Much of my life is spent working, which, I think, is normal and to be expected. Much of my life is also spent driving to and from work–much more than I would ever have expected. Books on tape have helped me salvage some sanity after a year of 90 minute commutes (90 minutes each way, that is). Neil Gaiman is, by far, my favorite author to listen to.
I’ve listened to histories and biographies. I’ve listened to George R. R. Martin’s “The World of Ice and Fire” three times (that’s a lot of driving). It was strange at first, listening to someone read me stories as an adult, but not at all unenjoyable. When I listen to a story read properly, I am awakened to nuances that might have escaped me, had I thought up the voices and their inflections myself. I was surprised by the influence that the tone of voice of the reader could have on my perception of the character. Maybe “tone” is inadequate. I don’t mean timber or pitch, although I could see both of these elements becoming distracting in certain situations. I mean emotional tone or–even more important–visceral connection to the material.
This is why I love it when the author is also the narrator. And I love even more when the narrator and author are Neil Gaiman. When Neil reads his books, he brings them to life. I love hearing him read aloud his collections of short stories. “Smoke and Mirrors” actually made me want to try my hand at artistic writing again (which says a lot for someone who must write for work each day and is more than a little bit sick of looking at a computer screen). The characters from “The Ocean at the End of the Lane” and “The Graveyard Book” became so real inside my car, that starting my long trek to work became a little like revisiting old friends.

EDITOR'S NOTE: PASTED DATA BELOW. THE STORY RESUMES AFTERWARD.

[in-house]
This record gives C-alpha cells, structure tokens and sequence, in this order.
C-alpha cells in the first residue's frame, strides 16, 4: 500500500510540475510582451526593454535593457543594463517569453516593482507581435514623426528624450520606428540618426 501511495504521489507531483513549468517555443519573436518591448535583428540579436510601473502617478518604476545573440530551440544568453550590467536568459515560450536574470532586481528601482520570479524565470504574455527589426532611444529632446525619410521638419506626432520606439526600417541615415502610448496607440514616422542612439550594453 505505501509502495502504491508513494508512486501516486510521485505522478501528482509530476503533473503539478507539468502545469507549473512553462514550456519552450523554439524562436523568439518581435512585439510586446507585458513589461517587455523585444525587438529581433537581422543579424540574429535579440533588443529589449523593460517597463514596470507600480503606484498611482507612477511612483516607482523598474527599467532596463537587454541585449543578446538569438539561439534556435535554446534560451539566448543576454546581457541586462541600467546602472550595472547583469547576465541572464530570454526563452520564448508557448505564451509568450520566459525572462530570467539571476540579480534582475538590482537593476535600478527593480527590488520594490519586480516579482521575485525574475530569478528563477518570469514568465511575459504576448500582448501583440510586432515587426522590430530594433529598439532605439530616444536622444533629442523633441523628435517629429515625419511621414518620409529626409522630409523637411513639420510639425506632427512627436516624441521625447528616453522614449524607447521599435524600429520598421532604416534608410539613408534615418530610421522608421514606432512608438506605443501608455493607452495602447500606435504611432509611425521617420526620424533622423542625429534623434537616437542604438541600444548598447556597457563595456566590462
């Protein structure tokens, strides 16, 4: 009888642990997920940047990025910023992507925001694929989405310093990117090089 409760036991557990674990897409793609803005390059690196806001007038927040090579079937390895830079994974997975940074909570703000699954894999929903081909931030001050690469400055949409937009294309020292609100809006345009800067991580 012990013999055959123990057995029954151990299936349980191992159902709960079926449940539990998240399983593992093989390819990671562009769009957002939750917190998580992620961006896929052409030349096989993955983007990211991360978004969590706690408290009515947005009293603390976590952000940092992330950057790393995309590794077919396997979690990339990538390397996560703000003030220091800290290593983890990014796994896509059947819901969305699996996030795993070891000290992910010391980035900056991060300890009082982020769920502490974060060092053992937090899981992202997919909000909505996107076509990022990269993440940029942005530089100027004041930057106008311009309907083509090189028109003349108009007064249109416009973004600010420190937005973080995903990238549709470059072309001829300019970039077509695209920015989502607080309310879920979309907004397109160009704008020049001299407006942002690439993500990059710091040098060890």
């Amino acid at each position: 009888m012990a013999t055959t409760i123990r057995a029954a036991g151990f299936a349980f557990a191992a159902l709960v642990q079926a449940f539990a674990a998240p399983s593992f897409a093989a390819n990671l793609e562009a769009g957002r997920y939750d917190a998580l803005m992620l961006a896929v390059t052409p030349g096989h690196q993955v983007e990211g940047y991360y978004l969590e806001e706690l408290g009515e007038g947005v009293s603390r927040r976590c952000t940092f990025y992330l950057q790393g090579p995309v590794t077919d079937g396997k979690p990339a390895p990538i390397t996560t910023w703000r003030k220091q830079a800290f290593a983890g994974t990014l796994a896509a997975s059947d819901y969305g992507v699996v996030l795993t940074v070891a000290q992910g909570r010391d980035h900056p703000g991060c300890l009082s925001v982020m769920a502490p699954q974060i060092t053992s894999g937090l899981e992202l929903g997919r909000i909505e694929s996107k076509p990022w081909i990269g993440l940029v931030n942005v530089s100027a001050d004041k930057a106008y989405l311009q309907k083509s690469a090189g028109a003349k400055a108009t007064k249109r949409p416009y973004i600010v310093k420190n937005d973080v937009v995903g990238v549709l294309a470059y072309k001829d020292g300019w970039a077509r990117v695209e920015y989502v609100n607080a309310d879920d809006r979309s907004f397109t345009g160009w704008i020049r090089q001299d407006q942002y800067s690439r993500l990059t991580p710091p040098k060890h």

Alright, I did imply by the title that this post would be brief, so I will stop waxing on about Neil Gaiman’s audio books. But I do whole-heartedly recommend them to anyone planning a road trip anytime soon; or really just to anyone.